Navigating the Pacific

Friday, July 4, 2014
Waka Quest’s double-hulled voyaging waka Haunui

According to the Tahitian story, the ancient king and voyager Tumu-nui listed eight dangers of the sea: long-wave, short-wave, isolated-coral-rock, fish-shoal, sea-monster, animal-with-burning-flesh, crane-empowered-by-Ta'aroa [the supreme god of creation], and giant-clam-opening-at-the-horizon. Tumu-nui’s nephew Rata succeeded in destroying six of these dangers so that only two remained – long wave and short wave.

The early explorers of the Pacific Ocean would have faced the many dangers of the open sea, extreme weather, and the unknown of new territories in their journeys. The thirst for exploration and discovery, knowledge of the sea, and the courage to leave their home lands to seek others, meant these dangers were worth facing.
Modern research places the origins of the Pacific peoples in Island South-East Asia. Around 4000 or 5000 years ago they began their migration to hundreds of islands scattered across the Pacific Ocean, settling Polynesia and ending with the settlement of New Zealand over one thousand years ago. The experience, knowledge and navigational skills of the Pacific voyagers, gained over time, were essential in voyaging the Pacific, the largest body of water on Earth.
The course of a journey would have been determined using: knowledge of tides, currents and ocean swells; the location of the sun and planets; wind direction; the movement and shape of clouds; and the migration patterns of birds and whales.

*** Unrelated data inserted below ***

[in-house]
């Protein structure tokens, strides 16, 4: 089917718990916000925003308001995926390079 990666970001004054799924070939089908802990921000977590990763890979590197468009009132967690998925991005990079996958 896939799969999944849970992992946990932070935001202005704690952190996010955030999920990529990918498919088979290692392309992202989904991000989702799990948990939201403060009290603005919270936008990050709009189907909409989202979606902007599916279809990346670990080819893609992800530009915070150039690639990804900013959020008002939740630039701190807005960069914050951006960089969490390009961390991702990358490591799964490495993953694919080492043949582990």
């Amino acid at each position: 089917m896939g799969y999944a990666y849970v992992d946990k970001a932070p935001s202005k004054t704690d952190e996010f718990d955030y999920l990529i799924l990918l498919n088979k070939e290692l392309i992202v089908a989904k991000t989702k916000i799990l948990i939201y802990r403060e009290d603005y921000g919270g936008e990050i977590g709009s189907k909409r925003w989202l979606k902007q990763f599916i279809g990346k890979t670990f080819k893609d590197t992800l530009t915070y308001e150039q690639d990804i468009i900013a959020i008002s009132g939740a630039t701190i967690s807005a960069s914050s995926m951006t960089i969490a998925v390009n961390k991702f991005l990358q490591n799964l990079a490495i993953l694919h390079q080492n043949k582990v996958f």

At the core of Pacific navigation was knowledge of the stars and their movements. By sighting a single star the navigator could orientate himself and confirm his course.
Years of experience and training from a young age meant the Pacific navigator could identify land and route indicators, including over 150 stars and constellations, and their relation to each other and the horizon, in a star compass. In many islands navigational knowledge was kept within particular families, having originally been learnt through trial and error, passing down and being refined through the generations.
Waka for short journeys around islands were adapted to meet the demands of long distance travel in the open sea – outrigger or double-hulled canoes, about 20 metres long, were developed for migration.
Once the settlement from the long voyages had been established, and after the Europeans colonised the Pacific, the knowledge and practice of Pacific navigation dwindled. The late 20th century saw a renewed interest in the traditional navigational techniques and voyaging vessels of the Pacific.
A model of a Tongan Tongiaki, a double-hulled voyaging canoe. The waka that brought Maori to Aotearoa were possibly rather like this. On display at NZ Maritime Museum (1993.168)